Electroencephalogram valid rate in simple reaction time task as an easy index of children's attention functions

Yu Chi Liao, Nai-Wen Guo, Seng Hang Lei, Jhih Hong Fang, Jia-Jin Chen, Bei Yi Su, Shin Jaw Chen, Hsing Fang Tsai

Research output: Contribution to journalArticle

1 Citation (Scopus)

Abstract

Background Electroencephalogram (EEG) signal artifacts occur often in children, but an EEG valid rate (VR), constructed by excluding the artifacts, might be meaningful to evaluate children's neuropsychological functions. The aim of this study was to develop an easy screening index, the EEGVR, and to investigate attention function in children using this index. Methods The EEG was carried out during a 4 min simple reaction time (SRT) task as standard procedure in 50 children, consisting of 26 with attention-deficit-hyperactivity disorder (ADHD; mean age, 9.8 years; range, 8-11.3 years) and 24 without (mean age, 10.1 years; range, 7.8-12 years). An easy index was derived from the valid rate (VR) of EEG using area under the receiver operating characteristic curve. The index was applied to regroup the 50 children into high VR (HVR) and low VR (LVR) groups, while the Comprehensive Non-verbal Attention Test (CNAT) and four behavioral questionnaires were compared between the two groups in order to investigate the validity of this index. Results The EEGVR at 75% was optimal to identify HVR and LVR (sensitivity, 0.769; specificity, 0.792). The LVR group had significantly lower scores on both CNAT and the behavioral questionnaires, although the demographic variables and full-scale intelligence quotient (FSIQ) were similar between the two groups. Conclusions The EEGVR in an SRT task might be an easy and effective index to screen the attention function of children, and could consequently contribute to the early diagnosis of ADHD.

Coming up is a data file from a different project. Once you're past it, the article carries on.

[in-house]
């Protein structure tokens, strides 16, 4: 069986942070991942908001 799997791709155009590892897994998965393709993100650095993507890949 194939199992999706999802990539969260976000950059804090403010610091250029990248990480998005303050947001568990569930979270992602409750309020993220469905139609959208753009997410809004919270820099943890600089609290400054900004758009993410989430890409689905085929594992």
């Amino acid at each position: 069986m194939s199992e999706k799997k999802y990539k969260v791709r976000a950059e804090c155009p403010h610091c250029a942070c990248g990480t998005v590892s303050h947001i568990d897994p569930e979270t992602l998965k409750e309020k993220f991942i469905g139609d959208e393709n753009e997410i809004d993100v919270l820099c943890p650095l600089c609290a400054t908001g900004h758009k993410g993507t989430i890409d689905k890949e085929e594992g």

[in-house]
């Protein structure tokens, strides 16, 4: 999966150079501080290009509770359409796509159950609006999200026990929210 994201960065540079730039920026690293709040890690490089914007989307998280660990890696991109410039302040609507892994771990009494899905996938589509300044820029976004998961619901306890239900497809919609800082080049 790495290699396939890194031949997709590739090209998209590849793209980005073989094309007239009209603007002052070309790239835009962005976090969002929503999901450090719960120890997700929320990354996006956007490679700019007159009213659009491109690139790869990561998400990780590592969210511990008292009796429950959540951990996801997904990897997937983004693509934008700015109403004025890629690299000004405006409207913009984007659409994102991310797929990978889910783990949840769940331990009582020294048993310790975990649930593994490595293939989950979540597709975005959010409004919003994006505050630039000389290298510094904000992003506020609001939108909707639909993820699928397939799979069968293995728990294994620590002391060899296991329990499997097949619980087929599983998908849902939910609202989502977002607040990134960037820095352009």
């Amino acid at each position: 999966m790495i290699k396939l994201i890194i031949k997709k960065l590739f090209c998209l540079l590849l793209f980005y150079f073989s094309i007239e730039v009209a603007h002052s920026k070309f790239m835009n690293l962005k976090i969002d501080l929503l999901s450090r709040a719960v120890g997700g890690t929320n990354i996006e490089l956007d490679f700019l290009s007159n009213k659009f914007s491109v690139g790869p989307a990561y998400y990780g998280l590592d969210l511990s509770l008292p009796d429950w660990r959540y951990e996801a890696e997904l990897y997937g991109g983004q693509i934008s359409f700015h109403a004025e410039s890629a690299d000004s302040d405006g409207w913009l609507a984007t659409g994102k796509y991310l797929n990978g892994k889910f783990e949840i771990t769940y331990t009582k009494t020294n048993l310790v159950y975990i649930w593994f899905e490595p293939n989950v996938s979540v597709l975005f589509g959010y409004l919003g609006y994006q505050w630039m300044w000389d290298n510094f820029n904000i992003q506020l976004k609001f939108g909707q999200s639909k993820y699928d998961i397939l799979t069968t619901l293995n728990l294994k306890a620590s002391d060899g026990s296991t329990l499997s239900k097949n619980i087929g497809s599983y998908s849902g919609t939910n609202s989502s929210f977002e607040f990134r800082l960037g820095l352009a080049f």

Original languageEnglish
Pages (from-to)930-935
Number of pages6
JournalPediatrics International
Volume57
Issue number5
DOIs
Publication statusPublished - 2015 Oct 1

Fingerprint

Reaction Time
Electroencephalography
Artifacts
Attention Deficit Disorder with Hyperactivity
Intelligence
ROC Curve
Early Diagnosis
Demography
Sensitivity and Specificity
Surveys and Questionnaires

All Science Journal Classification (ASJC) codes

  • Pediatrics, Perinatology, and Child Health

Cite this

Liao, Yu Chi ; Guo, Nai-Wen ; Lei, Seng Hang ; Fang, Jhih Hong ; Chen, Jia-Jin ; Su, Bei Yi ; Chen, Shin Jaw ; Tsai, Hsing Fang. / Electroencephalogram valid rate in simple reaction time task as an easy index of children's attention functions. In: Pediatrics International. 2015 ; Vol. 57, No. 5. pp. 930-935.